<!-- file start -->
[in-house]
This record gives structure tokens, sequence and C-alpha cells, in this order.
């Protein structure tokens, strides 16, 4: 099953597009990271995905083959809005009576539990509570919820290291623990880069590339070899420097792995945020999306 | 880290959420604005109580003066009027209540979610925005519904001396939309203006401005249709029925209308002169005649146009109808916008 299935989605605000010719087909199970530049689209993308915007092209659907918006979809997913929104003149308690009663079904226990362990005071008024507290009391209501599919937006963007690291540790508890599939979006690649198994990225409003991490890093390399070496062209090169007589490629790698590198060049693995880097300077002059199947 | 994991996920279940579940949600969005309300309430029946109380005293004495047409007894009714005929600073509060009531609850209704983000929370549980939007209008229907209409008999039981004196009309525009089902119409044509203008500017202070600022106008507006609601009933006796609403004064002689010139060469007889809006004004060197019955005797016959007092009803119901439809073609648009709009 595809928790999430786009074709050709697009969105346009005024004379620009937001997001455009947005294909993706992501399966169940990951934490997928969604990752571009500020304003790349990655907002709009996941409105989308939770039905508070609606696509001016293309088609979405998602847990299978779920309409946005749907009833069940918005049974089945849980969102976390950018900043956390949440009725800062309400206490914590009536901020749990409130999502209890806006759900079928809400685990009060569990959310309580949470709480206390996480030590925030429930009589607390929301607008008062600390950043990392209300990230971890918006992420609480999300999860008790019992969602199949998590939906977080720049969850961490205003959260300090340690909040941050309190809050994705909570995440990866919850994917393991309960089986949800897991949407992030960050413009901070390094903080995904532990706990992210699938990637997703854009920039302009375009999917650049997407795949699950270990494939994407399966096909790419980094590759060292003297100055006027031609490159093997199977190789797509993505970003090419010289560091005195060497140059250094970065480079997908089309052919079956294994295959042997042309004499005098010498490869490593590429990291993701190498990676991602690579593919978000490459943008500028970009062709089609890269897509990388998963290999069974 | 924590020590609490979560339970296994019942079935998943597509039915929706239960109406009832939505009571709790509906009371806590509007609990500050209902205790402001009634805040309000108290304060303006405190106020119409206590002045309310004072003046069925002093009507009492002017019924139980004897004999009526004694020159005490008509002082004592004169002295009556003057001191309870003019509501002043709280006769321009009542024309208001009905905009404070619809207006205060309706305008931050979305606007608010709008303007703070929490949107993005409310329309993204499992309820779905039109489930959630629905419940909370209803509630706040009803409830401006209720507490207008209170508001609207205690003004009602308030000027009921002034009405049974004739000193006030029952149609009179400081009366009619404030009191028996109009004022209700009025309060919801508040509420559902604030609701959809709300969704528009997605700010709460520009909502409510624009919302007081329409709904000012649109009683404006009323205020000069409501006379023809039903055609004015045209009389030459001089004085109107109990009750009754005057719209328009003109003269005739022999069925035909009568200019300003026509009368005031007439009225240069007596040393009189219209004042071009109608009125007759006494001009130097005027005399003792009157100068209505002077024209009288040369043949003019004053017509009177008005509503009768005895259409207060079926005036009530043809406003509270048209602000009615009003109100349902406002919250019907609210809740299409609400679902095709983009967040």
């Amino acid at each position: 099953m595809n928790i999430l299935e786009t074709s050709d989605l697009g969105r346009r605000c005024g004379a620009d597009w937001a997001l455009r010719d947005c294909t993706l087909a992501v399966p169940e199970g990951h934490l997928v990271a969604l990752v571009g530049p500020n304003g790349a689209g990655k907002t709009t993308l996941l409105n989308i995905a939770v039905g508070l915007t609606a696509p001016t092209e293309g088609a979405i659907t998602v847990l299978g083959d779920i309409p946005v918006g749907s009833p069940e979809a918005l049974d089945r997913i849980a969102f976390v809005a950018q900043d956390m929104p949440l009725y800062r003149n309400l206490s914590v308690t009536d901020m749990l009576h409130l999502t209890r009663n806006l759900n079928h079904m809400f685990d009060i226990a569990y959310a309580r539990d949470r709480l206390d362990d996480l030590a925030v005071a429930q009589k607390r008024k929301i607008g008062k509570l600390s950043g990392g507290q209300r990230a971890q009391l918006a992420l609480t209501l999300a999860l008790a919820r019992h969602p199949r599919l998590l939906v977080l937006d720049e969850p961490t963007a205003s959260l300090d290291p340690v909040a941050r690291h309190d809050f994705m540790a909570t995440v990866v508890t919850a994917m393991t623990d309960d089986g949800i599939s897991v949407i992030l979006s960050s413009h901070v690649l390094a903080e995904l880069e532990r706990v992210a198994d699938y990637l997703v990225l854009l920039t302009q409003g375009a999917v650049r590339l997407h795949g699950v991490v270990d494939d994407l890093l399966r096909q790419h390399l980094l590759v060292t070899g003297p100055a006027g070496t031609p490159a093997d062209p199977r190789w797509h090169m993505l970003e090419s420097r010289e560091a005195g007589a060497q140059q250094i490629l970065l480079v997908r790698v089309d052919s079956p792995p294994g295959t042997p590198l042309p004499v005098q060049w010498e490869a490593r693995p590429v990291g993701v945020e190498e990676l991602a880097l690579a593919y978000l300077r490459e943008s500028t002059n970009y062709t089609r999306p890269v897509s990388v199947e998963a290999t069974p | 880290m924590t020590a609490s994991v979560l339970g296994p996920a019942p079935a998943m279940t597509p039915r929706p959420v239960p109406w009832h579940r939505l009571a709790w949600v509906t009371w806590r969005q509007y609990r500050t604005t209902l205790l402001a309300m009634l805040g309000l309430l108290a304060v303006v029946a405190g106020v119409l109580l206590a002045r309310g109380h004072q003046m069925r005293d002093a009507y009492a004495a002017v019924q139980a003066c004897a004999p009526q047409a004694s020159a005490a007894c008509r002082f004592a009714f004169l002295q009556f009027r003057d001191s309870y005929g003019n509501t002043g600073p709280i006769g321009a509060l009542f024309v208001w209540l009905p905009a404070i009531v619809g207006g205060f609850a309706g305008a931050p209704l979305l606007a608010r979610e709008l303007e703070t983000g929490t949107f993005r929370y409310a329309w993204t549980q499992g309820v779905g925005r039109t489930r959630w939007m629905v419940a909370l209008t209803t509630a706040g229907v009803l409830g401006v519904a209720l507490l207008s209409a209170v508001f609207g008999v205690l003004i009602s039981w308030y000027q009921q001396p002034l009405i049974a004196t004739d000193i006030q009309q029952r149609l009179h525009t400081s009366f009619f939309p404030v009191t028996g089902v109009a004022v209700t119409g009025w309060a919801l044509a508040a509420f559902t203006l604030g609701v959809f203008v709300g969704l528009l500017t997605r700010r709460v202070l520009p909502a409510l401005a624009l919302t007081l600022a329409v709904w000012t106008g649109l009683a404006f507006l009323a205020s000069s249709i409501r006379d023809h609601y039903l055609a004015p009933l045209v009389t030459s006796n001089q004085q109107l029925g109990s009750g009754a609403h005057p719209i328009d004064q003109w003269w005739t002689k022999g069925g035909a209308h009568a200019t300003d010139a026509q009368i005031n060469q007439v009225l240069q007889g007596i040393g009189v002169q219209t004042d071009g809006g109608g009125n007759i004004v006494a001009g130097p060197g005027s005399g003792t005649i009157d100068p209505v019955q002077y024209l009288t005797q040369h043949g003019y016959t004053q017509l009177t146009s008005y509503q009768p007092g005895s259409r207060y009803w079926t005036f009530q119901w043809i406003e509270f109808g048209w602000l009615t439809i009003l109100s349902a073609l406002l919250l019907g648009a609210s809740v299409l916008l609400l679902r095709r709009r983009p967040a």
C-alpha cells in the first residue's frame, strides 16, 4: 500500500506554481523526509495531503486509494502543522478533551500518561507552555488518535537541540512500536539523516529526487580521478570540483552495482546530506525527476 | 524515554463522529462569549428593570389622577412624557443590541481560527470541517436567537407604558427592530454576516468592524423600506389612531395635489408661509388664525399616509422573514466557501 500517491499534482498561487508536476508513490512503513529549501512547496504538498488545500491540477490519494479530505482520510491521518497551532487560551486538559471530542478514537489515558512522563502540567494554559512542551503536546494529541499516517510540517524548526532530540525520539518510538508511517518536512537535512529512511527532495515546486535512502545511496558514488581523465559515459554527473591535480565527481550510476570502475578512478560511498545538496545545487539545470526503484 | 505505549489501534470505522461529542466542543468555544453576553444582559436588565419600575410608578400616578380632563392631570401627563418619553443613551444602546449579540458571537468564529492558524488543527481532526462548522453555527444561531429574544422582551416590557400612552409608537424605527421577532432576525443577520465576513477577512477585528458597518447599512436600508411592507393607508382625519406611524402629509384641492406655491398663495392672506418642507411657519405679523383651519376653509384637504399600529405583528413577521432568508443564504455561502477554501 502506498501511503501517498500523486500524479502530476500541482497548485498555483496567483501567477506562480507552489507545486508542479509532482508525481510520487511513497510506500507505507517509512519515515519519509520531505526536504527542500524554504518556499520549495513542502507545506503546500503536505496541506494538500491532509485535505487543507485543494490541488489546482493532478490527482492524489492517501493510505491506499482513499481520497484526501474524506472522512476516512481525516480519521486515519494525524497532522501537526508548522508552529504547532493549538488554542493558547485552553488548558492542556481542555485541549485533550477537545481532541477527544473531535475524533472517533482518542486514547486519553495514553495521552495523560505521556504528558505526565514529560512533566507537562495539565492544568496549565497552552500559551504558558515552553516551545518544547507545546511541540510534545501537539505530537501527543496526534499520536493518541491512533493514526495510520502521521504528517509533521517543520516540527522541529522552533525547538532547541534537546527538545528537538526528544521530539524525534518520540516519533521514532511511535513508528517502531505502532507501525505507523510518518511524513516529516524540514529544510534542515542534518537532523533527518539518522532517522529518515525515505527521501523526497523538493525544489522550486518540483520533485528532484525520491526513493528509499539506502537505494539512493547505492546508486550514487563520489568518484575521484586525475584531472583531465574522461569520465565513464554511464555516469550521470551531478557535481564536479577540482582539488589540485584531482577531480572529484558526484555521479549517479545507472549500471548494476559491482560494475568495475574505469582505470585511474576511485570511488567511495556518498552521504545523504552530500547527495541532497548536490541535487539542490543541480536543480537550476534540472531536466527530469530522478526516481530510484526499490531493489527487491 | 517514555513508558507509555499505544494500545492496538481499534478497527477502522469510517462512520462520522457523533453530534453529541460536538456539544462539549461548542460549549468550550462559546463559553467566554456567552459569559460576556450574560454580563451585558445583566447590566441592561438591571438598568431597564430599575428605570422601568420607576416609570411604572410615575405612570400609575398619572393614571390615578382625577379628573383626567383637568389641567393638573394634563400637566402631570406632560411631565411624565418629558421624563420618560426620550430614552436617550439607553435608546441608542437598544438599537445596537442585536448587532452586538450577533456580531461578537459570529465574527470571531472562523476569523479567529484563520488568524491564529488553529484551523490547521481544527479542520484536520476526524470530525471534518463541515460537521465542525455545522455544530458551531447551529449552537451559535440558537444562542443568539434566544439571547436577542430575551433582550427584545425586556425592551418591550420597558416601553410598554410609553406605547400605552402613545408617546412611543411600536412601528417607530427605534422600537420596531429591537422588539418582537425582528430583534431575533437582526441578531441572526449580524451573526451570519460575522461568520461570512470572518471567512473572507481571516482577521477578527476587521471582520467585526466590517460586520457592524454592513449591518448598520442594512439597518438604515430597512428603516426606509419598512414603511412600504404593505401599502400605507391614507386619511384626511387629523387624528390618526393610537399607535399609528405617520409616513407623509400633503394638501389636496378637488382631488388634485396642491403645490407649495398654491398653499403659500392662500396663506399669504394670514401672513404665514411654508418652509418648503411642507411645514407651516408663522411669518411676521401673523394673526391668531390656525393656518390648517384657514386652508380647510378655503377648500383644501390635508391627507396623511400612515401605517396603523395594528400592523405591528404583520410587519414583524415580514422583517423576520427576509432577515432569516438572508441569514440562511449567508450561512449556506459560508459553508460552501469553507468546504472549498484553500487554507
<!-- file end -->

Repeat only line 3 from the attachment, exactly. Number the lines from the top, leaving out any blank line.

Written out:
């Protein structure tokens, strides 16, 4: 099953597009990271995905083959809005009576539990509570919820290291623990880069590339070899420097792995945020999306 | 880290959420604005109580003066009027209540979610925005519904001396939309203006401005249709029925209308002169005649146009109808916008 299935989605605000010719087909199970530049689209993308915007092209659907918006979809997913929104003149308690009663079904226990362990005071008024507290009391209501599919937006963007690291540790508890599939979006690649198994990225409003991490890093390399070496062209090169007589490629790698590198060049693995880097300077002059199947 | 994991996920279940579940949600969005309300309430029946109380005293004495047409007894009714005929600073509060009531609850209704983000929370549980939007209008229907209409008999039981004196009309525009089902119409044509203008500017202070600022106008507006609601009933006796609403004064002689010139060469007889809006004004060197019955005797016959007092009803119901439809073609648009709009 595809928790999430786009074709050709697009969105346009005024004379620009937001997001455009947005294909993706992501399966169940990951934490997928969604990752571009500020304003790349990655907002709009996941409105989308939770039905508070609606696509001016293309088609979405998602847990299978779920309409946005749907009833069940918005049974089945849980969102976390950018900043956390949440009725800062309400206490914590009536901020749990409130999502209890806006759900079928809400685990009060569990959310309580949470709480206390996480030590925030429930009589607390929301607008008062600390950043990392209300990230971890918006992420609480999300999860008790019992969602199949998590939906977080720049969850961490205003959260300090340690909040941050309190809050994705909570995440990866919850994917393991309960089986949800897991949407992030960050413009901070390094903080995904532990706990992210699938990637997703854009920039302009375009999917650049997407795949699950270990494939994407399966096909790419980094590759060292003297100055006027031609490159093997199977190789797509993505970003090419010289560091005195060497140059250094970065480079997908089309052919079956294994295959042997042309004499005098010498490869490593590429990291993701190498990676991602690579593919978000490459943008500028970009062709089609890269897509990388998963290999069974 | 924590020590609490979560339970296994019942079935998943597509039915929706239960109406009832939505009571709790509906009371806590509007609990500050209902205790402001009634805040309000108290304060303006405190106020119409206590002045309310004072003046069925002093009507009492002017019924139980004897004999009526004694020159005490008509002082004592004169002295009556003057001191309870003019509501002043709280006769321009009542024309208001009905905009404070619809207006205060309706305008931050979305606007608010709008303007703070929490949107993005409310329309993204499992309820779905039109489930959630629905419940909370209803509630706040009803409830401006209720507490207008209170508001609207205690003004009602308030000027009921002034009405049974004739000193006030029952149609009179400081009366009619404030009191028996109009004022209700009025309060919801508040509420559902604030609701959809709300969704528009997605700010709460520009909502409510624009919302007081329409709904000012649109009683404006009323205020000069409501006379023809039903055609004015045209009389030459001089004085109107109990009750009754005057719209328009003109003269005739022999069925035909009568200019300003026509009368005031007439009225240069007596040393009189219209004042071009109608009125007759006494001009130097005027005399003792009157100068209505002077024209009288040369043949003019004053017509009177008005509503009768005895259409207060079926005036009530043809406003509270048209602000009615009003109100349902406002919250019907609210809740299409609400679902095709983009967040």